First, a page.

According to findings in the American Journal of Gastroenterology, extracts from the little yellow flower did not improve symptoms associated with IBS, such as stomach pain, diarrhoea, constipation and bloating.
Extracts of the plant Hypericum perforatum, commonly known as St. John's wort, have already been shown to help in patients with minor depression but in patients with more severe depression, the efficacy has been disputed.
According to the Mayo Clinic researchers, it is common for IBS sufferers to use anti-depressants, despite no study reporting the efficacy of St. John's wort for this condition.
“Our study investigated if herbal antidepressants such as St. John's wort could benefit irritable bowel disease patients,” explained Yuri Saito, lead physician scientist on the study. “Several of the chemical neurotransmitters that are in the brain are also in the colon. Therefore, it's been thought that antidepressants may affect sensation in the colon in a similar way to how they affect sensation in the brain. Our goal was to evaluate the usefulness of St John's wort [for improving the symptoms of] IBS.”
The precise numbers of IBS suffers in the US are not known, as many people with mild symptoms do not consult a physician, but it is believed to be between 15 and 30 million.
The long-term condition, from which more women suffer than men, involves abdominal discomfort accompanied by diarrhoea or constipation. Although it is not life threatening and dose not lead to other, more serious health conditions, IBS is untreatable. At present, intervention involves management of symptoms.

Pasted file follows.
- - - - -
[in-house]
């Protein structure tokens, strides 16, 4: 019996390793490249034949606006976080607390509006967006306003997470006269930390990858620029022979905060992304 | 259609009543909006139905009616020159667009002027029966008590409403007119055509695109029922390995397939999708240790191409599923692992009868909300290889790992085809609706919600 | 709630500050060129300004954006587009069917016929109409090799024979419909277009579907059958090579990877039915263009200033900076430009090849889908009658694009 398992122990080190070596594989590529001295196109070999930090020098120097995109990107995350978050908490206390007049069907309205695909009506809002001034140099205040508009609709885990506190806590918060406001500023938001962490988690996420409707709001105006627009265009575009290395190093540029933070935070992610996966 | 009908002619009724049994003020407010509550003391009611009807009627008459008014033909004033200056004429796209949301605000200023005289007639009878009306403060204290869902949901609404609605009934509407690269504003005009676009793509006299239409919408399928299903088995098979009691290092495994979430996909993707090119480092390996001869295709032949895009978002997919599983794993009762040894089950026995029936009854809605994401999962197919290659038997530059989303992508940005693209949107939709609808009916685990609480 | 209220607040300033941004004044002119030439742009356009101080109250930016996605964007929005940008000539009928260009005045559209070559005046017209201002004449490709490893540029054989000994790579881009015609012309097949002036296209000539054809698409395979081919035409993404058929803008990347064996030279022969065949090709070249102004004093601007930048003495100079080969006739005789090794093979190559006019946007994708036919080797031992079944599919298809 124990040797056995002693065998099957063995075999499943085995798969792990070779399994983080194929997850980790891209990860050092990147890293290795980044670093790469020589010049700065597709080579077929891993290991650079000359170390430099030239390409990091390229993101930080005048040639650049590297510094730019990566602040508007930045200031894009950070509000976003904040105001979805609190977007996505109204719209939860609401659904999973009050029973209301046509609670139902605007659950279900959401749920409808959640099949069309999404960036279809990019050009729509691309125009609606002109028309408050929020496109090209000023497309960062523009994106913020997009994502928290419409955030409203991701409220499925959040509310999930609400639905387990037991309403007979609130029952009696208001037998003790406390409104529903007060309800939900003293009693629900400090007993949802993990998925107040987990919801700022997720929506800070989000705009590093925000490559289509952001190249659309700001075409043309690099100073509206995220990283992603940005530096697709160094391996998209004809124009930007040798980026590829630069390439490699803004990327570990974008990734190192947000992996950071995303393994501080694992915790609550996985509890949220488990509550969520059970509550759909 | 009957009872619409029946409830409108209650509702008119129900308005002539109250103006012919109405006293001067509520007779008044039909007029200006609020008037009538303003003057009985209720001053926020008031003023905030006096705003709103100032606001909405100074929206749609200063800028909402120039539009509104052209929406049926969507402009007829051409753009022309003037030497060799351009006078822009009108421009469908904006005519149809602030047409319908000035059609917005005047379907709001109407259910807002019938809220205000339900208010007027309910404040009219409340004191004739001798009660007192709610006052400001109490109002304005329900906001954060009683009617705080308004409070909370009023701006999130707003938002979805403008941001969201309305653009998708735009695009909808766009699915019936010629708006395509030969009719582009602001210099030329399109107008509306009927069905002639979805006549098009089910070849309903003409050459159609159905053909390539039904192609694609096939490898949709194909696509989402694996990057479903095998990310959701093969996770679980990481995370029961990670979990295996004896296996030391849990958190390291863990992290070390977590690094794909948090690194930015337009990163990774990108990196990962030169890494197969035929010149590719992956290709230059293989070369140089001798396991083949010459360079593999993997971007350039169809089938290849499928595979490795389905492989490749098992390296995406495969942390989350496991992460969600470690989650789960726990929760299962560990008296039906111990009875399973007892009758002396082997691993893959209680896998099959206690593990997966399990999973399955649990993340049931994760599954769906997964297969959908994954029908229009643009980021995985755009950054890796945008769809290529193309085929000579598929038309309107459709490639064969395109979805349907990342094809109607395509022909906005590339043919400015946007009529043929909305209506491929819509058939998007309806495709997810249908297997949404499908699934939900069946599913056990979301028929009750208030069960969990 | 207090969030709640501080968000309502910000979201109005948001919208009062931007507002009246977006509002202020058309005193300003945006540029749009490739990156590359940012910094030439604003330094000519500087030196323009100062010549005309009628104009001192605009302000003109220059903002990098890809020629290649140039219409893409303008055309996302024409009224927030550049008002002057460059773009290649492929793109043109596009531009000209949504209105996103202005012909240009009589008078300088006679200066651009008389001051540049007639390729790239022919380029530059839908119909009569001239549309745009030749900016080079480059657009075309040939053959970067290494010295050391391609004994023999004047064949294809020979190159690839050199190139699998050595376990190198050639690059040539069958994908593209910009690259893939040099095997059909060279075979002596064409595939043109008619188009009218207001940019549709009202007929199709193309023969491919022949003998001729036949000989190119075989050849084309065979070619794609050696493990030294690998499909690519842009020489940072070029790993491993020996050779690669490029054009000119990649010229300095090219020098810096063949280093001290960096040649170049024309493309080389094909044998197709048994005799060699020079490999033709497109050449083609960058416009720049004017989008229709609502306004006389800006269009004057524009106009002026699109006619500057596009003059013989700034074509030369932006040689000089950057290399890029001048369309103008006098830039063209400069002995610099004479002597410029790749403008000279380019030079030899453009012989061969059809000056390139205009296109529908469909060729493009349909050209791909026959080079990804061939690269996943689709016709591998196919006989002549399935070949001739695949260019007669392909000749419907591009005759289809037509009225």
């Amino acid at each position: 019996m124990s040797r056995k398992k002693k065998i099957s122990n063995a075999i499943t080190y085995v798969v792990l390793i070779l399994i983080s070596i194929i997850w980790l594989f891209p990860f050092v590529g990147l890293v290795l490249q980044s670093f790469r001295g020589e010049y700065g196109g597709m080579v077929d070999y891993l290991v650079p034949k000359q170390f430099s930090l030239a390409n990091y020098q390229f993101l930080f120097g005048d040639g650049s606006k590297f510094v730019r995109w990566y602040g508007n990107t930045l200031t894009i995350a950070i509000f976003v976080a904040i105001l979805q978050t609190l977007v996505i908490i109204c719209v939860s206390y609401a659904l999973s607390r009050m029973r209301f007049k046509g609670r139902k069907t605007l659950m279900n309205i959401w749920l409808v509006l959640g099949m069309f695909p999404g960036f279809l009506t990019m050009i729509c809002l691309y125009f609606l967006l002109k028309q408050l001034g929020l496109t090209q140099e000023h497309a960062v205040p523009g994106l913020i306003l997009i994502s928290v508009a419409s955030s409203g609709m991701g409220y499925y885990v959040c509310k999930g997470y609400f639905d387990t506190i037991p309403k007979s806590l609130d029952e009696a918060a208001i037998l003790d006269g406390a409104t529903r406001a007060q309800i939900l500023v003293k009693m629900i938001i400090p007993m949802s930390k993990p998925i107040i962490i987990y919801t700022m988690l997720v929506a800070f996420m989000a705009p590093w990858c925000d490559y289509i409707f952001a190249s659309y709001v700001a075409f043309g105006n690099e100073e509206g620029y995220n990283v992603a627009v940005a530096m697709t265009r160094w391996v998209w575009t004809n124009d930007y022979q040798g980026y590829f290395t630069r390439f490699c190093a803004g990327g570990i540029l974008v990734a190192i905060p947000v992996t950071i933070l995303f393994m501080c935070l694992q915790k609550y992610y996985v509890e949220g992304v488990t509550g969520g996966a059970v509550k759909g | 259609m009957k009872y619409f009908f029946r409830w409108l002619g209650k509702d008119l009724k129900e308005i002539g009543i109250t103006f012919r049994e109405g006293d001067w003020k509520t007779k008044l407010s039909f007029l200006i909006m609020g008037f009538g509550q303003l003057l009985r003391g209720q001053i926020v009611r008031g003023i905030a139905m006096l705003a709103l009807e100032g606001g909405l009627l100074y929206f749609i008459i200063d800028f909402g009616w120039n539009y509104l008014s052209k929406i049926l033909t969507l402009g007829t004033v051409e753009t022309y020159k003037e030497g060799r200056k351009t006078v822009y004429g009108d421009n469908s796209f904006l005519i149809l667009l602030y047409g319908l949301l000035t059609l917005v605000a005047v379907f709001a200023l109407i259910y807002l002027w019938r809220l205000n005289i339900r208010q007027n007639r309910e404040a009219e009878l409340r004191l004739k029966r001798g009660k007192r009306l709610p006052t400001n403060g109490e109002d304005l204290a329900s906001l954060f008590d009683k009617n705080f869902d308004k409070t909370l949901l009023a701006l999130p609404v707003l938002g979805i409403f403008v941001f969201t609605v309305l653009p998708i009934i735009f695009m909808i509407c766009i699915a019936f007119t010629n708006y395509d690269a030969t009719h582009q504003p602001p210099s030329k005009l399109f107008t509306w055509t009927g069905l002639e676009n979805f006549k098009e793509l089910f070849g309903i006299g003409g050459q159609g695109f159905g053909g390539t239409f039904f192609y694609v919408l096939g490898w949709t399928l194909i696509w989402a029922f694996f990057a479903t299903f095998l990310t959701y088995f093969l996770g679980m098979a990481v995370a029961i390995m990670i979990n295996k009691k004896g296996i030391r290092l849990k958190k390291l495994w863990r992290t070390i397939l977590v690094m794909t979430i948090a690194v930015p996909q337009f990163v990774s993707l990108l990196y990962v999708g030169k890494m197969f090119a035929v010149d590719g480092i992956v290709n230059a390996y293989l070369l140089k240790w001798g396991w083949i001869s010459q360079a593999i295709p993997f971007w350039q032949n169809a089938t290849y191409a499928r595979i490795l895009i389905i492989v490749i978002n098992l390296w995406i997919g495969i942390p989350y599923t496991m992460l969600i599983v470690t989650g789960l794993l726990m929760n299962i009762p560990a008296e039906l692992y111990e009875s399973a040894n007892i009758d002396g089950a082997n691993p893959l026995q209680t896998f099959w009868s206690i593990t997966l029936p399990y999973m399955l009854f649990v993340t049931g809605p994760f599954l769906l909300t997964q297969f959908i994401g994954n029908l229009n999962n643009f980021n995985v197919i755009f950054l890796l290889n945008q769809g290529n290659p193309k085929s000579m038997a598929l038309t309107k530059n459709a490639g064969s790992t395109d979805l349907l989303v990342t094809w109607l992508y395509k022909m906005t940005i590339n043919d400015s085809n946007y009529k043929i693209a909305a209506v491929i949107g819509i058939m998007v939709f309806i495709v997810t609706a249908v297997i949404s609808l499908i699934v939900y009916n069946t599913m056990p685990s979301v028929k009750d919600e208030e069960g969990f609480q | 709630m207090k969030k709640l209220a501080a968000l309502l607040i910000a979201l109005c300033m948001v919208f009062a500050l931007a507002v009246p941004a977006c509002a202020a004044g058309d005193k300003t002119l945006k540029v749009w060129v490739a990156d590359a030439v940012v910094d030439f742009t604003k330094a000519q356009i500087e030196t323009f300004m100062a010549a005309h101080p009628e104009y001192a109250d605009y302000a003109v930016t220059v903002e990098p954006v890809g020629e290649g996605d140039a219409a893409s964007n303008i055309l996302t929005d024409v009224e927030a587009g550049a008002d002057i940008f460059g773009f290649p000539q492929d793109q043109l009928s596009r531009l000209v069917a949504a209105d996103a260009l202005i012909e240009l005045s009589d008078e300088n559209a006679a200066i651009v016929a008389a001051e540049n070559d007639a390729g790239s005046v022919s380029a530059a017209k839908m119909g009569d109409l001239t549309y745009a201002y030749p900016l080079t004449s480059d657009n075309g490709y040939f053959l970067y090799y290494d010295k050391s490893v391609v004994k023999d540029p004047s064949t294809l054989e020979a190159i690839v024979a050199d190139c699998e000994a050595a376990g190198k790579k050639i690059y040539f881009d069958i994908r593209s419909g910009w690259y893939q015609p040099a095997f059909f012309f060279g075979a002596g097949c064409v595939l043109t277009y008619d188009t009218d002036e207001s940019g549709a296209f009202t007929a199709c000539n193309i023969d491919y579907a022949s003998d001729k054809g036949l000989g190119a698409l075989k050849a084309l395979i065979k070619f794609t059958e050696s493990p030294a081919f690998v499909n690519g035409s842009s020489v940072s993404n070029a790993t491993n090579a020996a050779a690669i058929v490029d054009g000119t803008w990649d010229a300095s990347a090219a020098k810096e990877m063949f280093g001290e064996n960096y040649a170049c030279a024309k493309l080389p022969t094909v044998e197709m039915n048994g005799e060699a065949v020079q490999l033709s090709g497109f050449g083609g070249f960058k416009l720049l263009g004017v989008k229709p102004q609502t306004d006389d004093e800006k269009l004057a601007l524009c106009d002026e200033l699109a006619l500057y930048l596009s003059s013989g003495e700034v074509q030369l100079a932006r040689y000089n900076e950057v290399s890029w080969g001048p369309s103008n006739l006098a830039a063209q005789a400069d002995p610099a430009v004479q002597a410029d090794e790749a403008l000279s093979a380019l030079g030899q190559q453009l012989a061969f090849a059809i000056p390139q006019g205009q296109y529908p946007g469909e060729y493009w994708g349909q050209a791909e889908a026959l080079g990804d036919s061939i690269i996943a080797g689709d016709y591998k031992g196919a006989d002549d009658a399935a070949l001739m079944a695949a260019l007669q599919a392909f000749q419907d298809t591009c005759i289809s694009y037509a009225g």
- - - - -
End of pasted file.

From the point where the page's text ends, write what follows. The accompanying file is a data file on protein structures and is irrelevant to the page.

The researchers recruited 70 people with IBS with an average age of 42 and randomly assigned them to receive a daily dose of St. John's wort or placebo for three months.
No improvements in measures of stomach pain, diarrhoea, constipation and bloating were recorded in the herbal group, said the researchers.
“Because people tend to struggle with IBS for several years, patients are really looking for inexpensive, over-the-counter [options], such as St. John's wort,” said Dr. Saito. “Unfortunately, our study showed that St. John's wort was not successful in helping IBS patients.”
Source: The American Journal of Gastroenterology
Published online ahead of print, doi:10.1038/ajg.2009.577
“A Randomized, Double-Blind, Placebo-Controlled Trial of St John's Wort for Treating Irritable Bowel Syndrome”
Authors: Y.A. Saito, E. Rey, A.E Almazar-Elder, W.S. Harmsen, A.R. Zinsmeister, G.R. Locke, N.J. Talley